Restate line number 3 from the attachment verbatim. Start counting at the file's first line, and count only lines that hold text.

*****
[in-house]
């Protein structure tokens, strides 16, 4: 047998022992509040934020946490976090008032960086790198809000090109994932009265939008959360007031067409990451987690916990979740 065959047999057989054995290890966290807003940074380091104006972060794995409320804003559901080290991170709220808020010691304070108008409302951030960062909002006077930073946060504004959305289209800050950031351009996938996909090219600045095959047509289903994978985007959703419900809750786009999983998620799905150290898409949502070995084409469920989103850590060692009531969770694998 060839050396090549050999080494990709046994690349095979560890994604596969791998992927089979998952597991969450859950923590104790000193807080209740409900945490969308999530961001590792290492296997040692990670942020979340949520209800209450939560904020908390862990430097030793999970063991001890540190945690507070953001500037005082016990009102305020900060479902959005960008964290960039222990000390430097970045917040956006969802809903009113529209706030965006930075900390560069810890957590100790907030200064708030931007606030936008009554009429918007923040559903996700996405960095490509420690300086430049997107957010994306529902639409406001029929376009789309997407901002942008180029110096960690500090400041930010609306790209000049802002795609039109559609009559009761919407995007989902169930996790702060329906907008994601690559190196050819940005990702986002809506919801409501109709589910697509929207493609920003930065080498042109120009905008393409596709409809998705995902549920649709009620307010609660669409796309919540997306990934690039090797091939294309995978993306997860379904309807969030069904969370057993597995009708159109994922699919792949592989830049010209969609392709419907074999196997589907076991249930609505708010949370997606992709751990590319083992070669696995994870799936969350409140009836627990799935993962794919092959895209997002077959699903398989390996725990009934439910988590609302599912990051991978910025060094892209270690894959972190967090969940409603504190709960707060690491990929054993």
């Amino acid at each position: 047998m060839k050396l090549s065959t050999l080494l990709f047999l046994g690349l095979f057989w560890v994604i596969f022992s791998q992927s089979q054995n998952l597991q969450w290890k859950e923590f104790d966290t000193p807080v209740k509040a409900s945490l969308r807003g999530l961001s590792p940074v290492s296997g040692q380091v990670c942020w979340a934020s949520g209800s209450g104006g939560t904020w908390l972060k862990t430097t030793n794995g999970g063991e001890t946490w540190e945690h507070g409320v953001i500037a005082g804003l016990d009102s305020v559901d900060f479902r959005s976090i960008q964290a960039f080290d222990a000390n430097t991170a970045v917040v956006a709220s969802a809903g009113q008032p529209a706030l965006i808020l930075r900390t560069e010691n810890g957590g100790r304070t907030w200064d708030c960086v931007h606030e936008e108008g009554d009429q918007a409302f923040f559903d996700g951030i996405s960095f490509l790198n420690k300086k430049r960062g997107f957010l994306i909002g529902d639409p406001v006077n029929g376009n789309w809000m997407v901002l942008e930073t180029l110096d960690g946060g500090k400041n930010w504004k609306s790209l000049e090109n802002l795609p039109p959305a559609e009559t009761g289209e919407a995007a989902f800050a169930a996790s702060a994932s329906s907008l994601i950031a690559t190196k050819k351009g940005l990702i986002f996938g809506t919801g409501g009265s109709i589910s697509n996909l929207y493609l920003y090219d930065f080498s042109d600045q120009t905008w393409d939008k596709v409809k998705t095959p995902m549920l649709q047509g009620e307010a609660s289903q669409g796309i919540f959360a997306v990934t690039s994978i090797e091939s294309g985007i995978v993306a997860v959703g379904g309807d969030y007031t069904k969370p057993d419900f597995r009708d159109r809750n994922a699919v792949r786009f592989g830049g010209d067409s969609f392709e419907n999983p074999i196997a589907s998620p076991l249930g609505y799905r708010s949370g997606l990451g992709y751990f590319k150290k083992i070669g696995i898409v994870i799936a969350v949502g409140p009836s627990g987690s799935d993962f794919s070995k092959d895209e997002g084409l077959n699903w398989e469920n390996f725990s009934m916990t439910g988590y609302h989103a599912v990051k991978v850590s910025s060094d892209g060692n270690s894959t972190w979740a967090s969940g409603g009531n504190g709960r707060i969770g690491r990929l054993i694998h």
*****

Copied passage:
């Amino acid at each position: 047998m060839k050396l090549s065959t050999l080494l990709f047999l046994g690349l095979f057989w560890v994604i596969f022992s791998q992927s089979q054995n998952l597991q969450w290890k859950e923590f104790d966290t000193p807080v209740k509040a409900s945490l969308r807003g999530l961001s590792p940074v290492s296997g040692q380091v990670c942020w979340a934020s949520g209800s209450g104006g939560t904020w908390l972060k862990t430097t030793n794995g999970g063991e001890t946490w540190e945690h507070g409320v953001i500037a005082g804003l016990d009102s305020v559901d900060f479902r959005s976090i960008q964290a960039f080290d222990a000390n430097t991170a970045v917040v956006a709220s969802a809903g009113q008032p529209a706030l965006i808020l930075r900390t560069e010691n810890g957590g100790r304070t907030w200064d708030c960086v931007h606030e936008e108008g009554d009429q918007a409302f923040f559903d996700g951030i996405s960095f490509l790198n420690k300086k430049r960062g997107f957010l994306i909002g529902d639409p406001v006077n029929g376009n789309w809000m997407v901002l942008e930073t180029l110096d960690g946060g500090k400041n930010w504004k609306s790209l000049e090109n802002l795609p039109p959305a559609e009559t009761g289209e919407a995007a989902f800050a169930a996790s702060a994932s329906s907008l994601i950031a690559t190196k050819k351009g940005l990702i986002f996938g809506t919801g409501g009265s109709i589910s697509n996909l929207y493609l920003y090219d930065f080498s042109d600045q120009t905008w393409d939008k596709v409809k998705t095959p995902m549920l649709q047509g009620e307010a609660s289903q669409g796309i919540f959360a997306v990934t690039s994978i090797e091939s294309g985007i995978v993306a997860v959703g379904g309807d969030y007031t069904k969370p057993d419900f597995r009708d159109r809750n994922a699919v792949r786009f592989g830049g010209d067409s969609f392709e419907n999983p074999i196997a589907s998620p076991l249930g609505y799905r708010s949370g997606l990451g992709y751990f590319k150290k083992i070669g696995i898409v994870i799936a969350v949502g409140p009836s627990g987690s799935d993962f794919s070995k092959d895209e997002g084409l077959n699903w398989e469920n390996f725990s009934m916990t439910g988590y609302h989103a599912v990051k991978v850590s910025s060094d892209g060692n270690s894959t972190w979740a967090s969940g409603g009531n504190g709960r707060i969770g690491r990929l054993i694998h």